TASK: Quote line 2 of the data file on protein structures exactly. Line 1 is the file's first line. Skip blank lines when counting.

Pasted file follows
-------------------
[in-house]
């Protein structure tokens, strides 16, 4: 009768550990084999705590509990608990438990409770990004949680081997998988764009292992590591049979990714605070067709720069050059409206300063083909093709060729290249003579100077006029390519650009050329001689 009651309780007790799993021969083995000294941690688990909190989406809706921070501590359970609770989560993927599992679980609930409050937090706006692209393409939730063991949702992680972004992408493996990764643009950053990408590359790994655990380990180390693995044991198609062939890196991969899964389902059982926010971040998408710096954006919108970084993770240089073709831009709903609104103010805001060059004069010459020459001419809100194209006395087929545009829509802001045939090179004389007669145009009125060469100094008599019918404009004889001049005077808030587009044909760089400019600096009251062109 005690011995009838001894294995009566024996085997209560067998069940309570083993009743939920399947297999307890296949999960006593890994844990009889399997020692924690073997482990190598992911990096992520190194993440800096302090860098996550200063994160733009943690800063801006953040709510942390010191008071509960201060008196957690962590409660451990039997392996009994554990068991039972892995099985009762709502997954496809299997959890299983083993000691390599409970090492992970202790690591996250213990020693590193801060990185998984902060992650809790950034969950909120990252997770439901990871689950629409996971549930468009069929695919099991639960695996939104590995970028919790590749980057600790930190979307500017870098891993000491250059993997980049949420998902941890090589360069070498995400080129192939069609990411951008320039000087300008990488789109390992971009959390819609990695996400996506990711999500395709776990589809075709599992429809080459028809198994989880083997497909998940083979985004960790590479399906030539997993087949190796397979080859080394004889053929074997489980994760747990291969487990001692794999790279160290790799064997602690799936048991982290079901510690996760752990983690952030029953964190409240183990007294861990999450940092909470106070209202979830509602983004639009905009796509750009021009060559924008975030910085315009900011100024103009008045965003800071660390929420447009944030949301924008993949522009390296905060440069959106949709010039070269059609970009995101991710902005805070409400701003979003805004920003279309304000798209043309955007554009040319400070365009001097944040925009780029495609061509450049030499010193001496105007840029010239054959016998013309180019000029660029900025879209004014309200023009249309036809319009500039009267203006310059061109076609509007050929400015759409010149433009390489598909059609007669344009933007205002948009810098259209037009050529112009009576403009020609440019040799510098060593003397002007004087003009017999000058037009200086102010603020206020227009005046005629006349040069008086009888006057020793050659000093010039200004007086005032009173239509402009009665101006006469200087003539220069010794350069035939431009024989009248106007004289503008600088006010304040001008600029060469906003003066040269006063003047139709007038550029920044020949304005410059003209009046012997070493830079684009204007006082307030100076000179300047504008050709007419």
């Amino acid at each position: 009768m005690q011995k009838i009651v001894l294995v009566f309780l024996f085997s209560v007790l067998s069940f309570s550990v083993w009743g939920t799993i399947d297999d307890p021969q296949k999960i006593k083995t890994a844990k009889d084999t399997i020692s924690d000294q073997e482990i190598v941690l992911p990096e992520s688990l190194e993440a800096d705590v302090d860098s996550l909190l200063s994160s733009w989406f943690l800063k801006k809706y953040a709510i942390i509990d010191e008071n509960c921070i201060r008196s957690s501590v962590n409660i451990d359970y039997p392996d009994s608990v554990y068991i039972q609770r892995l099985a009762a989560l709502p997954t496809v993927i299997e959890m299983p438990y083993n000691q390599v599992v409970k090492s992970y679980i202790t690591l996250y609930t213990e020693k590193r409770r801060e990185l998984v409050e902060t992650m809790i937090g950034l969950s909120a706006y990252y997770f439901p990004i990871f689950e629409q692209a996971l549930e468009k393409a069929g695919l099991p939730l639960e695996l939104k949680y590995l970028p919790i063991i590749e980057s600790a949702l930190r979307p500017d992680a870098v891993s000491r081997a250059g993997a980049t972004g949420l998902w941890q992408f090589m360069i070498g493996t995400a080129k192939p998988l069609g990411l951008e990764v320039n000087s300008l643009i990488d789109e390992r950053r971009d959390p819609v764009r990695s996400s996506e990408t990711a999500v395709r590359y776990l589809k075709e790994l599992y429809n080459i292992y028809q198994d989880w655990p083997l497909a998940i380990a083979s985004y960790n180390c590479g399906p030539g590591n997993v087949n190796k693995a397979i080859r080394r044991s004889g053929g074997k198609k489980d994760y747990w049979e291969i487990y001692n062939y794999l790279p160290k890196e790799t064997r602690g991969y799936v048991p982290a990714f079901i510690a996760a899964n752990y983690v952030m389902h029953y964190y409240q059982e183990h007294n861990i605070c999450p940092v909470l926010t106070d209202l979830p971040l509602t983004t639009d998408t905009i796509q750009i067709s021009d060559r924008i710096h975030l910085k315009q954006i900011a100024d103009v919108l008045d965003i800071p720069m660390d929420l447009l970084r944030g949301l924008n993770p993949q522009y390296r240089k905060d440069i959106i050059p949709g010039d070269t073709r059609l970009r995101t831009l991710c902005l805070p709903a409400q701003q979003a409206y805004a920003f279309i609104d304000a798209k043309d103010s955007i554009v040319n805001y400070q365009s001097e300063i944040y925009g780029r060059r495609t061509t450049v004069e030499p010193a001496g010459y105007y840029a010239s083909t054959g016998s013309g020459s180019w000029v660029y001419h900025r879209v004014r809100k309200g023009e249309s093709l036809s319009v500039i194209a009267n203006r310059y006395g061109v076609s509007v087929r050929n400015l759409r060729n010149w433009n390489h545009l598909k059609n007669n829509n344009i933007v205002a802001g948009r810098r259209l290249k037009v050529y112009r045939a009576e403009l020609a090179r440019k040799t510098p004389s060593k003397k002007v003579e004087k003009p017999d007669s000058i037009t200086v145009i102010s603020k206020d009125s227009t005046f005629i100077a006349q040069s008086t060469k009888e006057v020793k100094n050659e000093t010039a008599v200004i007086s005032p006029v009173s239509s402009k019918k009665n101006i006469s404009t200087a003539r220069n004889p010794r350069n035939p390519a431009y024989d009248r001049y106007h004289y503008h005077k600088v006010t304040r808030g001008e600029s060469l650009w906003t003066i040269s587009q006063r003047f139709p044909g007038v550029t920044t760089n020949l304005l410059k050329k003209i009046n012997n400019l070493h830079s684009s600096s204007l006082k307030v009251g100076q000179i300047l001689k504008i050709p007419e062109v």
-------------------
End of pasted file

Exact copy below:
């Protein structure tokens, strides 16, 4: 009768550990084999705590509990608990438990409770990004949680081997998988764009292992590591049979990714605070067709720069050059409206300063083909093709060729290249003579100077006029390519650009050329001689 009651309780007790799993021969083995000294941690688990909190989406809706921070501590359970609770989560993927599992679980609930409050937090706006692209393409939730063991949702992680972004992408493996990764643009950053990408590359790994655990380990180390693995044991198609062939890196991969899964389902059982926010971040998408710096954006919108970084993770240089073709831009709903609104103010805001060059004069010459020459001419809100194209006395087929545009829509802001045939090179004389007669145009009125060469100094008599019918404009004889001049005077808030587009044909760089400019600096009251062109 005690011995009838001894294995009566024996085997209560067998069940309570083993009743939920399947297999307890296949999960006593890994844990009889399997020692924690073997482990190598992911990096992520190194993440800096302090860098996550200063994160733009943690800063801006953040709510942390010191008071509960201060008196957690962590409660451990039997392996009994554990068991039972892995099985009762709502997954496809299997959890299983083993000691390599409970090492992970202790690591996250213990020693590193801060990185998984902060992650809790950034969950909120990252997770439901990871689950629409996971549930468009069929695919099991639960695996939104590995970028919790590749980057600790930190979307500017870098891993000491250059993997980049949420998902941890090589360069070498995400080129192939069609990411951008320039000087300008990488789109390992971009959390819609990695996400996506990711999500395709776990589809075709599992429809080459028809198994989880083997497909998940083979985004960790590479399906030539997993087949190796397979080859080394004889053929074997489980994760747990291969487990001692794999790279160290790799064997602690799936048991982290079901510690996760752990983690952030029953964190409240183990007294861990999450940092909470106070209202979830509602983004639009905009796509750009021009060559924008975030910085315009900011100024103009008045965003800071660390929420447009944030949301924008993949522009390296905060440069959106949709010039070269059609970009995101991710902005805070409400701003979003805004920003279309304000798209043309955007554009040319400070365009001097944040925009780029495609061509450049030499010193001496105007840029010239054959016998013309180019000029660029900025879209004014309200023009249309036809319009500039009267203006310059061109076609509007050929400015759409010149433009390489598909059609007669344009933007205002948009810098259209037009050529112009009576403009020609440019040799510098060593003397002007004087003009017999000058037009200086102010603020206020227009005046005629006349040069008086009888006057020793050659000093010039200004007086005032009173239509402009009665101006006469200087003539220069010794350069035939431009024989009248106007004289503008600088006010304040001008600029060469906003003066040269006063003047139709007038550029920044020949304005410059003209009046012997070493830079684009204007006082307030100076000179300047504008050709007419």